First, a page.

Norwegian Economy Class Stockholm-Copenhagen – Fresh cabin without any freebies
Norwegian is becoming an increasingly important operator in Scandinavia. In 2012, 17.7 million passengers travelled with Norwegian, compared with 28.2 million with SAS.
While BusinessClass primarily focuses on full-service airlines and alliance airlines, it is clear that Norwegian is here to stay. We therefore decided to test what Norwegian has to offer on a flight between Stockholm and Copenhagen, and how they stand in relation to their main competitor, SAS.
At the Airport
I arrived at Arlanda airport at 1.15pm, one hour before departure to Copenhagen. After many years operating from terminal 2, Norwegian has now moved to terminal 5 and is located mostly in the B-pier with check-in in the old departure hall.
Norwegian does not offer online check-in via your mobile phone or internet, however, if you are travelling within Scandinavia and have only hand luggage, you can go straight to the gate and check in 30 minutes before departure. This is done by scanning the bar code on your booking confirmation, which you get sent both by mail and to your phone. I, however, chose to check-in in the departure hall via one of the automated check-in machines.
The check-in procedure was pretty similar to that of other airlines. I had already been assigned a seat, 30F, but managed to change it to 01A instead. To sit in the front row, however, one had to adhere to certain conditions, including that they did not travel with children or require some form of assistance due to a disability. The machine then printed out my boarding pass in the normal manner.
There was a short queue for the security check, in B pier, where everything went quickly. All formalities were taken care of in less than ten minutes. Since Norwegian does not offer business class and lacks an alliance affiliation, there was naturally no opportunity to visit a lounge at Arlanda. However, using my Priority Pass, I was able to enter the Menzies Business Lounge in terminal 5 for a cup of coffee.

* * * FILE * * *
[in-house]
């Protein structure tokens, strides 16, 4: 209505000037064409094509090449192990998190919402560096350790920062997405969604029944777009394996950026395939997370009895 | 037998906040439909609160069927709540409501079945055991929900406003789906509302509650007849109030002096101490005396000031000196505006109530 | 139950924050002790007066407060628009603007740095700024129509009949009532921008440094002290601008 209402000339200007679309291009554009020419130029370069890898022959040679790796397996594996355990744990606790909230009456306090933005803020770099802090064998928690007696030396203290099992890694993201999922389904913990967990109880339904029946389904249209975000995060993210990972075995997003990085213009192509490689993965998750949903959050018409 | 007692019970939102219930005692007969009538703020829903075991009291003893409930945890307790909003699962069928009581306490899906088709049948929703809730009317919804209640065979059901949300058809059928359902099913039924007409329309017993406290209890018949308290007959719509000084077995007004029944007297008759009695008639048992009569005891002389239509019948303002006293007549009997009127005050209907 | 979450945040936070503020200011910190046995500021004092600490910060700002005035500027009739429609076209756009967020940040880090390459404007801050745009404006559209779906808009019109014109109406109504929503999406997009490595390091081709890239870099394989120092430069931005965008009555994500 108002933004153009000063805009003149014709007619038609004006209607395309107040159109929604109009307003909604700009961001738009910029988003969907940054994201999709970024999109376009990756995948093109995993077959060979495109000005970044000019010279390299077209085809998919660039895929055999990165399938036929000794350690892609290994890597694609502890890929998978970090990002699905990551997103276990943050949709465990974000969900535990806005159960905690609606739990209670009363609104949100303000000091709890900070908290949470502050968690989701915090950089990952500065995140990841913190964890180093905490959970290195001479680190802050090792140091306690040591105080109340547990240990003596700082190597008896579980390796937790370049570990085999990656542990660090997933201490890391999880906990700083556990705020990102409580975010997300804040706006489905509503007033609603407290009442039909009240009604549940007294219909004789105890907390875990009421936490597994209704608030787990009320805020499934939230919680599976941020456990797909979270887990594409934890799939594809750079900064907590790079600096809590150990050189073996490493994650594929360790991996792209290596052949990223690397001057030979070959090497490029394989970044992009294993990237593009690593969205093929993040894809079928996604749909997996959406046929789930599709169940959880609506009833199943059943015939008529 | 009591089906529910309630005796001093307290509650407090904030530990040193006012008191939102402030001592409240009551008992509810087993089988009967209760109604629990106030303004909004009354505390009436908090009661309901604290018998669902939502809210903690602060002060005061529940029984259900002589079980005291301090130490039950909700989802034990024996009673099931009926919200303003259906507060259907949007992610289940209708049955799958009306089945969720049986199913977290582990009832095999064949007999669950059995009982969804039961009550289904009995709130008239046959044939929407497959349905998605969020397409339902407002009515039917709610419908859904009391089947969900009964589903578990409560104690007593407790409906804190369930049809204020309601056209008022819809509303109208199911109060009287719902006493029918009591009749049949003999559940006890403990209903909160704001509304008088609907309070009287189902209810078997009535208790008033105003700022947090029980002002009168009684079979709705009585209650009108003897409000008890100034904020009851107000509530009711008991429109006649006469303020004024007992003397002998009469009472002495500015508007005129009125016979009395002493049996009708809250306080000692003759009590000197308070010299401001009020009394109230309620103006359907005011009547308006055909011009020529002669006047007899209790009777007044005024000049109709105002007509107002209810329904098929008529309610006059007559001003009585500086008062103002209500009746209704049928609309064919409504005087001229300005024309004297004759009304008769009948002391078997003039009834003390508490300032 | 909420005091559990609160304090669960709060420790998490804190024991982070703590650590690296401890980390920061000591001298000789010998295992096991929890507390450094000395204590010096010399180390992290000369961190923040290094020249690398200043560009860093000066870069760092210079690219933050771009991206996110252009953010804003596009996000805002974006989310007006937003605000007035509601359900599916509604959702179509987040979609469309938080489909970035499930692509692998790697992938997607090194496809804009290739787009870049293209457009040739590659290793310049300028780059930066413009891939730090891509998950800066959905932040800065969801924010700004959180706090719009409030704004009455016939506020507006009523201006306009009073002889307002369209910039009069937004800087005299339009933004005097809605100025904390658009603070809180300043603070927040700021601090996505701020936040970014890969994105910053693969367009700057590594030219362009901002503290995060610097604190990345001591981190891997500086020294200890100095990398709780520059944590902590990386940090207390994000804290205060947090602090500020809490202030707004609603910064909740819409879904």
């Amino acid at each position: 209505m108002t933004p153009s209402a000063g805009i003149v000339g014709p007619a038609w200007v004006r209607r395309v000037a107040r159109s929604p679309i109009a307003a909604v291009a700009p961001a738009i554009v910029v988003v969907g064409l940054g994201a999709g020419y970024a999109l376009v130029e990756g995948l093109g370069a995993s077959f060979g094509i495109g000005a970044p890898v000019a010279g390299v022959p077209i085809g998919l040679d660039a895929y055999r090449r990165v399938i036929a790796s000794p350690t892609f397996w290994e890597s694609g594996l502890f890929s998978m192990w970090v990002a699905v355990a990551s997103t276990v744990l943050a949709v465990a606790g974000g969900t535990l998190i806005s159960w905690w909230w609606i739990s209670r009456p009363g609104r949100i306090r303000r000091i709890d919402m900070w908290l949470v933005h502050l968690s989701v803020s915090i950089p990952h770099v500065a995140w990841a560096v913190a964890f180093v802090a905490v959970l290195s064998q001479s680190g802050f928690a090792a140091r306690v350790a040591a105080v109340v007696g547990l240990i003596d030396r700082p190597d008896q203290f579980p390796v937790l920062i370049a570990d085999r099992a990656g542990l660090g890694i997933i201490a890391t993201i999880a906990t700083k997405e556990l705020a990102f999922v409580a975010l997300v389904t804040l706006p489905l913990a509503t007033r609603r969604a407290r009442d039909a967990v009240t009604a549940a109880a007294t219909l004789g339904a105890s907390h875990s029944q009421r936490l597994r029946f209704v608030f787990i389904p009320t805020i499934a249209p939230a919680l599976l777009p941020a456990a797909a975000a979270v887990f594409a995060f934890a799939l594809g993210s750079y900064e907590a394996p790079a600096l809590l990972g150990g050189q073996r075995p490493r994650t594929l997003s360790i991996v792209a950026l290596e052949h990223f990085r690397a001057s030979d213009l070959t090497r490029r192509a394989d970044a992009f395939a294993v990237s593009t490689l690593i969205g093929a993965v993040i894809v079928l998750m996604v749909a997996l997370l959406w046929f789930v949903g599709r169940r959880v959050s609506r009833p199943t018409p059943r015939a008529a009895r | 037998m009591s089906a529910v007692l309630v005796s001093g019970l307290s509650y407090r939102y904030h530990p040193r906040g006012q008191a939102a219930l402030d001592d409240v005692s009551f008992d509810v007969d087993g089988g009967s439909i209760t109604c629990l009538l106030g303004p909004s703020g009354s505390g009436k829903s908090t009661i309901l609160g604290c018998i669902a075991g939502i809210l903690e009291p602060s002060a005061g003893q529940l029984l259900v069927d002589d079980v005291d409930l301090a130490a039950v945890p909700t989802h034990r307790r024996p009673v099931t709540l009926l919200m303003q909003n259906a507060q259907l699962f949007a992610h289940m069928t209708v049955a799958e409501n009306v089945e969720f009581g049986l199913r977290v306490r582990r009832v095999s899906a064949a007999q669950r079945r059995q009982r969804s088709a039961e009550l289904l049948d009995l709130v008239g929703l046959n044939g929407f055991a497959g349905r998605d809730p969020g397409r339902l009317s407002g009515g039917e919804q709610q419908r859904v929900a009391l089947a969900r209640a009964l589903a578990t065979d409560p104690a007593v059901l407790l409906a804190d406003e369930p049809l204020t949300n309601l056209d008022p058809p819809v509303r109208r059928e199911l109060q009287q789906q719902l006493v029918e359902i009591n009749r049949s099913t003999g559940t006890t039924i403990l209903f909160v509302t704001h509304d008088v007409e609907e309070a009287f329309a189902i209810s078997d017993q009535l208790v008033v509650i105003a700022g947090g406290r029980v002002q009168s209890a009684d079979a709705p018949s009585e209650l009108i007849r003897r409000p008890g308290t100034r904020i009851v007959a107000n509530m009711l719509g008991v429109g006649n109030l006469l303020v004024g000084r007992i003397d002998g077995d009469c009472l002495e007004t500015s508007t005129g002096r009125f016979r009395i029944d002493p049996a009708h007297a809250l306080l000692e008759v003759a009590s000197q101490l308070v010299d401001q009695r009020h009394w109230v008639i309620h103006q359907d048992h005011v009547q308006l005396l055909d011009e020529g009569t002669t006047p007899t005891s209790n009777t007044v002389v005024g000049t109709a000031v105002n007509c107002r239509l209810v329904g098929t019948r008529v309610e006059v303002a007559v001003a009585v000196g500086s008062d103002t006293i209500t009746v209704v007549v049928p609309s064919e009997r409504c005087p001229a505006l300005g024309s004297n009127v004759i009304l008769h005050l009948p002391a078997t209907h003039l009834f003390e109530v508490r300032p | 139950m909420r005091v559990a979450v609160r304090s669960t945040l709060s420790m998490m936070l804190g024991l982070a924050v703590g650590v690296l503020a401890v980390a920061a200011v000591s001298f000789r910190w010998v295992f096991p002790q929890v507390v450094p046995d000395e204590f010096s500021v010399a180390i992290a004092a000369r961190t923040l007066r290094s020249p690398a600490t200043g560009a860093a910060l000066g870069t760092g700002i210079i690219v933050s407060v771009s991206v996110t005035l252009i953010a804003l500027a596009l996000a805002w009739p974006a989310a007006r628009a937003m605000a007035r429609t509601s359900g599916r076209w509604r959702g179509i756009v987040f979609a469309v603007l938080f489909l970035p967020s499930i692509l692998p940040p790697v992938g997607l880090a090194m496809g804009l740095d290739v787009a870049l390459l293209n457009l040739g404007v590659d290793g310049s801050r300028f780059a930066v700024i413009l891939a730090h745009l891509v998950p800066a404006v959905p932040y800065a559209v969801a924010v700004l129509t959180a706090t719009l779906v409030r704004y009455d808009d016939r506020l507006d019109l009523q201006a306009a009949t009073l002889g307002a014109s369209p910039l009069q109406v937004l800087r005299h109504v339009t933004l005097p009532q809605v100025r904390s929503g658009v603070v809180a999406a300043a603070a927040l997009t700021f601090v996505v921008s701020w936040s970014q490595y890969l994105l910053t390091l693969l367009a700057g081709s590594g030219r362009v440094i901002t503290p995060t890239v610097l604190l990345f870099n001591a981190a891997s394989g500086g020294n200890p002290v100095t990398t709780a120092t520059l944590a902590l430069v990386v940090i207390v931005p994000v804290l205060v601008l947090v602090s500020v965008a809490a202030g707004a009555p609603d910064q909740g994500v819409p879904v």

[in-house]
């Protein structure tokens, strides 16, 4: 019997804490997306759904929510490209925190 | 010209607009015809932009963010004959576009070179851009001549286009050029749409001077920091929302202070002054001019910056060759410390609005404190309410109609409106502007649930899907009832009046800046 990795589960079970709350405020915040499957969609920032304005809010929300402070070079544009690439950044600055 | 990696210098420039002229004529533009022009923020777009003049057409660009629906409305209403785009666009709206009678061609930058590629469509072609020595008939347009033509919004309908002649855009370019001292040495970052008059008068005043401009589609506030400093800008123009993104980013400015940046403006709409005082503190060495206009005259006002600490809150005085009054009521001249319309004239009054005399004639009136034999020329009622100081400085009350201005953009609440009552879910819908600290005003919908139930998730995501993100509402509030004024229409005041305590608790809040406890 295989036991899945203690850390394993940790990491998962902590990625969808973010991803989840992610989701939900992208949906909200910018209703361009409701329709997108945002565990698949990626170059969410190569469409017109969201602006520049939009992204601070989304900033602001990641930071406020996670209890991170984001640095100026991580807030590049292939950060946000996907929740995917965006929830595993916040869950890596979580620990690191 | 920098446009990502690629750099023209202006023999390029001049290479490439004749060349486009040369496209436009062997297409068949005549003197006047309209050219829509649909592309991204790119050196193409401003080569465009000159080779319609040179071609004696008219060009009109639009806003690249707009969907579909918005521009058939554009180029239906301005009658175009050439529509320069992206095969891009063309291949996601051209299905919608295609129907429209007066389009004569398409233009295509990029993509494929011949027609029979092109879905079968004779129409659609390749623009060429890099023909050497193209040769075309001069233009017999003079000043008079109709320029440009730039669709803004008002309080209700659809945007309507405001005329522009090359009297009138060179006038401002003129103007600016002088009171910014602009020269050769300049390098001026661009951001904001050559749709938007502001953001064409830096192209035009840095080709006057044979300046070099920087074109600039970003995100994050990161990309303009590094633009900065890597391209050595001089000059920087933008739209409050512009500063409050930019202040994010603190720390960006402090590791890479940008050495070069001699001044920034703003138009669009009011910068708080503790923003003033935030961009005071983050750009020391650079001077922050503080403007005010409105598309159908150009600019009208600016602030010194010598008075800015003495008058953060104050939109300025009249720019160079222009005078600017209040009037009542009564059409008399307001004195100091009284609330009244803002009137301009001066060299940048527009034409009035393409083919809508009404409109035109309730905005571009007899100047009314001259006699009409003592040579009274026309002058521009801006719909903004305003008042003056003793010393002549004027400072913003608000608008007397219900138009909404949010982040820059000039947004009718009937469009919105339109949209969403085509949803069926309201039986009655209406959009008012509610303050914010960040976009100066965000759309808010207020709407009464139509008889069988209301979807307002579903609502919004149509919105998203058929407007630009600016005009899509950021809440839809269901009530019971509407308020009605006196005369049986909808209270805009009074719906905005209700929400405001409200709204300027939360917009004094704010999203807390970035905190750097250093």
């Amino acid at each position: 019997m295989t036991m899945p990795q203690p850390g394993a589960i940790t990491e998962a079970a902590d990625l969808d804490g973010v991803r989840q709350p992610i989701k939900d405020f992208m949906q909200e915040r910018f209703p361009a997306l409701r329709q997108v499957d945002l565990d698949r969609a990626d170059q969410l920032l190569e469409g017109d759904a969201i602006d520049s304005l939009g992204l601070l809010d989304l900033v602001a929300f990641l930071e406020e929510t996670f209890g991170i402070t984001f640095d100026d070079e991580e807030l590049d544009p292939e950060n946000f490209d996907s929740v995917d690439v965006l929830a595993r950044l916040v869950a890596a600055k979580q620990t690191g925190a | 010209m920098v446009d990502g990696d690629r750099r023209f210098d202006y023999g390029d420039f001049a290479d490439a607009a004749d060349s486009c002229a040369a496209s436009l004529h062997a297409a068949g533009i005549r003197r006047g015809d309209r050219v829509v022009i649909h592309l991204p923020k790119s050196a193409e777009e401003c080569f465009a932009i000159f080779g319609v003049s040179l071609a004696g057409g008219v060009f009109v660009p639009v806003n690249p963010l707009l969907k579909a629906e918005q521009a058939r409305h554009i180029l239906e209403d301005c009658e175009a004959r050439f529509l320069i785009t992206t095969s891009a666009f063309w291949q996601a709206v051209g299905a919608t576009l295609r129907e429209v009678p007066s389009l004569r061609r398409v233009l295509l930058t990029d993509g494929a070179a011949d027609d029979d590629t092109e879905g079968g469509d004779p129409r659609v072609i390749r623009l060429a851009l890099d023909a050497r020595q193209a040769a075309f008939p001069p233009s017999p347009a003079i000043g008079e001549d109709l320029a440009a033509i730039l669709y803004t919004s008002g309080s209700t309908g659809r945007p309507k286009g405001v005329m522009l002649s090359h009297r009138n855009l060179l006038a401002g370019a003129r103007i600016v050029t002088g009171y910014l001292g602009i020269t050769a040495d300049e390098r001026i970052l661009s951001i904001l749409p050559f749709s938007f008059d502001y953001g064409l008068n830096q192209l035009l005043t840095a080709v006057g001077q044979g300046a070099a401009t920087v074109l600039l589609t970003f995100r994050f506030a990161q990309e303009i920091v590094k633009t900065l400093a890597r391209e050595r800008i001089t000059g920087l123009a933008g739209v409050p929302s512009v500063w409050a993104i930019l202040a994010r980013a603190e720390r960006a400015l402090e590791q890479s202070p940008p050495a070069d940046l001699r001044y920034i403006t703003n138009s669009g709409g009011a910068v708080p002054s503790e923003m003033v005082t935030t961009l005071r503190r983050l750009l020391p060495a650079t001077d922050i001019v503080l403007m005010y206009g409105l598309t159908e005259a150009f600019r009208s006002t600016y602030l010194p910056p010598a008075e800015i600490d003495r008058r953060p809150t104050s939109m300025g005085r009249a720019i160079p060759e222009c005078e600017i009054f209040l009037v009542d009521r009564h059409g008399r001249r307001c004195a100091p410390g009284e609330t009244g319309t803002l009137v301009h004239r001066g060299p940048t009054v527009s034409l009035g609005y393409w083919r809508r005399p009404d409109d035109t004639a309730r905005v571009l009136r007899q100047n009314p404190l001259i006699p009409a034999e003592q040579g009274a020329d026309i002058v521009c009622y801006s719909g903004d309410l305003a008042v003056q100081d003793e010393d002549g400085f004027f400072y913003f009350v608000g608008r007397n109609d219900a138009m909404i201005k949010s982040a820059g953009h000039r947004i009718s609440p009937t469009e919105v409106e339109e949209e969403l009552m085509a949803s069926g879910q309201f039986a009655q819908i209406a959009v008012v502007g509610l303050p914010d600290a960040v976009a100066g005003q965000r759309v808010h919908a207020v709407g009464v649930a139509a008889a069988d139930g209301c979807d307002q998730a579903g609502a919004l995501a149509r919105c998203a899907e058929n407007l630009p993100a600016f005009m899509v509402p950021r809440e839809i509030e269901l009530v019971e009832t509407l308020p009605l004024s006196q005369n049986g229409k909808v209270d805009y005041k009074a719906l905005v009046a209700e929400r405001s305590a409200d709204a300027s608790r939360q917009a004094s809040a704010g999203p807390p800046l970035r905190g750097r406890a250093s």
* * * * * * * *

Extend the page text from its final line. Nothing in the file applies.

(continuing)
Boarding and First Impressions
Boarding started 30 minutes before departure, at 1.45pm, the time that was stated on the boarding pass. Both the front and the rear doors were used to board the aircraft and therefore passengers with row numbers 1-15 were referred to the front and passengers with row numbers 16-31 were to board at the rear.
A friendly young stewardess met me at the front entrance and I quickly found my seat, 01A, just around the corner. Throughout boarding, a video played in the cabin with beautiful landscape images from Norway and other countries.
Occupancy on board was more than 90 percent, but despite an almost full plane, we left the gate ten minutes before departure. A security video, in Swedish and English, was played on the screens before we took off towards Copenhagen. Flight time was estimated to be one hour.
The Boeing 737-800 aircraft gave a very positive first impression. The interior felt sleek and modern, with screens above every other row. The aircraft must not have been many years old.
The configuration on board was 3-3 with a total of 31 rows. Norwegian has only one class on board flights within Scandinavia and Europe. On intercontinental flights to the U.S. and Asia, a Premium class is also offered, that is best described as premium economy.
The seats on board were traditional economy seats in dark grey leather. Completely acceptable for a flight of one hour. Legroom in the front row was also very good with ample room to stretch your legs or get out of the window seat without the people beside you having to move. Just as with other airlines, all hand luggage had to be put on the baggage rack during takeoff and landing.